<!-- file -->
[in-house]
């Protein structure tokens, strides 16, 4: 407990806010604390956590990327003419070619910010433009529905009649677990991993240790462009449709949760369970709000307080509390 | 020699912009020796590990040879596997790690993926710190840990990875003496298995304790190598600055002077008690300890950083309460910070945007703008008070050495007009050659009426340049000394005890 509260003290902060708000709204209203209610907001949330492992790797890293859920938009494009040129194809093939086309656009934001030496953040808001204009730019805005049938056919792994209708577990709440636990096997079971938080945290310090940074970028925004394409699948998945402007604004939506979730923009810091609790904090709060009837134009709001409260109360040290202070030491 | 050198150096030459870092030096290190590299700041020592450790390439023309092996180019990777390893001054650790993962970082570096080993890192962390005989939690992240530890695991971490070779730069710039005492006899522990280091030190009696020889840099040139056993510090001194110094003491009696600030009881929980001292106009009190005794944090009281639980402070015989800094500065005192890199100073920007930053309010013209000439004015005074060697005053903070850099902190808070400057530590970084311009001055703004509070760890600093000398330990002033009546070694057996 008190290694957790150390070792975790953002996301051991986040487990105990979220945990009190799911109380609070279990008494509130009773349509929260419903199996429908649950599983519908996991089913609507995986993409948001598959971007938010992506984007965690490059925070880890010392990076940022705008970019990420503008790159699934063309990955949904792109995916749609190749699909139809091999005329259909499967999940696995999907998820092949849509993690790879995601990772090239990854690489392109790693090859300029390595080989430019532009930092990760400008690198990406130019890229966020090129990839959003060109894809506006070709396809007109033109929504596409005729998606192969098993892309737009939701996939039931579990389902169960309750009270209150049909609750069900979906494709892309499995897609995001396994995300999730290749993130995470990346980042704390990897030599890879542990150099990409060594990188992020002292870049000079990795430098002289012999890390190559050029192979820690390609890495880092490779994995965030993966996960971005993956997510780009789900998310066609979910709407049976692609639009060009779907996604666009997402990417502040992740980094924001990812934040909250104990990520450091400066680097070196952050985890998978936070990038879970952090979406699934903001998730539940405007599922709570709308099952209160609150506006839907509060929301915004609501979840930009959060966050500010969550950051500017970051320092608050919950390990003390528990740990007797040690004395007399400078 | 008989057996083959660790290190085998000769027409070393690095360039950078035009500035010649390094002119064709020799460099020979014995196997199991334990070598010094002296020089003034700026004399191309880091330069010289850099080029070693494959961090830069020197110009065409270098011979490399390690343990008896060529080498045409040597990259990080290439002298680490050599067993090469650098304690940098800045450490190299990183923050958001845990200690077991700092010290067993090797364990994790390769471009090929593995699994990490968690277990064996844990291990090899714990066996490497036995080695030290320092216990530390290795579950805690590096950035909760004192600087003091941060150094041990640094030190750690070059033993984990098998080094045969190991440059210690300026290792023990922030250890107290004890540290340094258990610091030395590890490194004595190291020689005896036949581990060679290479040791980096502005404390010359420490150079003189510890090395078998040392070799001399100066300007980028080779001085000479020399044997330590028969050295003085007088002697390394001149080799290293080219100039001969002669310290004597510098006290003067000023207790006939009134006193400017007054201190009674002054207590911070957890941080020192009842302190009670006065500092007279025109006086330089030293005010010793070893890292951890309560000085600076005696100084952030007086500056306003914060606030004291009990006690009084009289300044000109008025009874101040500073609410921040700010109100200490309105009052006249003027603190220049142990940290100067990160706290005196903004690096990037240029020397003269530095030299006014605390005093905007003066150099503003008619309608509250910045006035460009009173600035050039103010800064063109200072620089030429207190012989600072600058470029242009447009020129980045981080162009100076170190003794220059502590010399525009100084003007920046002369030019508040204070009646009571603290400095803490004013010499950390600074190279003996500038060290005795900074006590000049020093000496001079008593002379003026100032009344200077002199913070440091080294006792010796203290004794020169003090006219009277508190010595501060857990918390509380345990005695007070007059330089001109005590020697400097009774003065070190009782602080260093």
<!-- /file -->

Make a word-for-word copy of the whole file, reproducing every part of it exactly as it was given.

[in-house]
């Protein structure tokens, strides 16, 4: 407990806010604390956590990327003419070619910010433009529905009649677990991993240790462009449709949760369970709000307080509390 | 020699912009020796590990040879596997790690993926710190840990990875003496298995304790190598600055002077008690300890950083309460910070945007703008008070050495007009050659009426340049000394005890 509260003290902060708000709204209203209610907001949330492992790797890293859920938009494009040129194809093939086309656009934001030496953040808001204009730019805005049938056919792994209708577990709440636990096997079971938080945290310090940074970028925004394409699948998945402007604004939506979730923009810091609790904090709060009837134009709001409260109360040290202070030491 | 050198150096030459870092030096290190590299700041020592450790390439023309092996180019990777390893001054650790993962970082570096080993890192962390005989939690992240530890695991971490070779730069710039005492006899522990280091030190009696020889840099040139056993510090001194110094003491009696600030009881929980001292106009009190005794944090009281639980402070015989800094500065005192890199100073920007930053309010013209000439004015005074060697005053903070850099902190808070400057530590970084311009001055703004509070760890600093000398330990002033009546070694057996 008190290694957790150390070792975790953002996301051991986040487990105990979220945990009190799911109380609070279990008494509130009773349509929260419903199996429908649950599983519908996991089913609507995986993409948001598959971007938010992506984007965690490059925070880890010392990076940022705008970019990420503008790159699934063309990955949904792109995916749609190749699909139809091999005329259909499967999940696995999907998820092949849509993690790879995601990772090239990854690489392109790693090859300029390595080989430019532009930092990760400008690198990406130019890229966020090129990839959003060109894809506006070709396809007109033109929504596409005729998606192969098993892309737009939701996939039931579990389902169960309750009270209150049909609750069900979906494709892309499995897609995001396994995300999730290749993130995470990346980042704390990897030599890879542990150099990409060594990188992020002292870049000079990795430098002289012999890390190559050029192979820690390609890495880092490779994995965030993966996960971005993956997510780009789900998310066609979910709407049976692609639009060009779907996604666009997402990417502040992740980094924001990812934040909250104990990520450091400066680097070196952050985890998978936070990038879970952090979406699934903001998730539940405007599922709570709308099952209160609150506006839907509060929301915004609501979840930009959060966050500010969550950051500017970051320092608050919950390990003390528990740990007797040690004395007399400078 | 008989057996083959660790290190085998000769027409070393690095360039950078035009500035010649390094002119064709020799460099020979014995196997199991334990070598010094002296020089003034700026004399191309880091330069010289850099080029070693494959961090830069020197110009065409270098011979490399390690343990008896060529080498045409040597990259990080290439002298680490050599067993090469650098304690940098800045450490190299990183923050958001845990200690077991700092010290067993090797364990994790390769471009090929593995699994990490968690277990064996844990291990090899714990066996490497036995080695030290320092216990530390290795579950805690590096950035909760004192600087003091941060150094041990640094030190750690070059033993984990098998080094045969190991440059210690300026290792023990922030250890107290004890540290340094258990610091030395590890490194004595190291020689005896036949581990060679290479040791980096502005404390010359420490150079003189510890090395078998040392070799001399100066300007980028080779001085000479020399044997330590028969050295003085007088002697390394001149080799290293080219100039001969002669310290004597510098006290003067000023207790006939009134006193400017007054201190009674002054207590911070957890941080020192009842302190009670006065500092007279025109006086330089030293005010010793070893890292951890309560000085600076005696100084952030007086500056306003914060606030004291009990006690009084009289300044000109008025009874101040500073609410921040700010109100200490309105009052006249003027603190220049142990940290100067990160706290005196903004690096990037240029020397003269530095030299006014605390005093905007003066150099503003008619309608509250910045006035460009009173600035050039103010800064063109200072620089030429207190012989600072600058470029242009447009020129980045981080162009100076170190003794220059502590010399525009100084003007920046002369030019508040204070009646009571603290400095803490004013010499950390600074190279003996500038060290005795900074006590000049020093000496001079008593002379003026100032009344200077002199913070440091080294006792010796203290004794020169003090006219009277508190010595501060857990918390509380345990005695007070007059330089001109005590020697400097009774003065070190009782602080260093």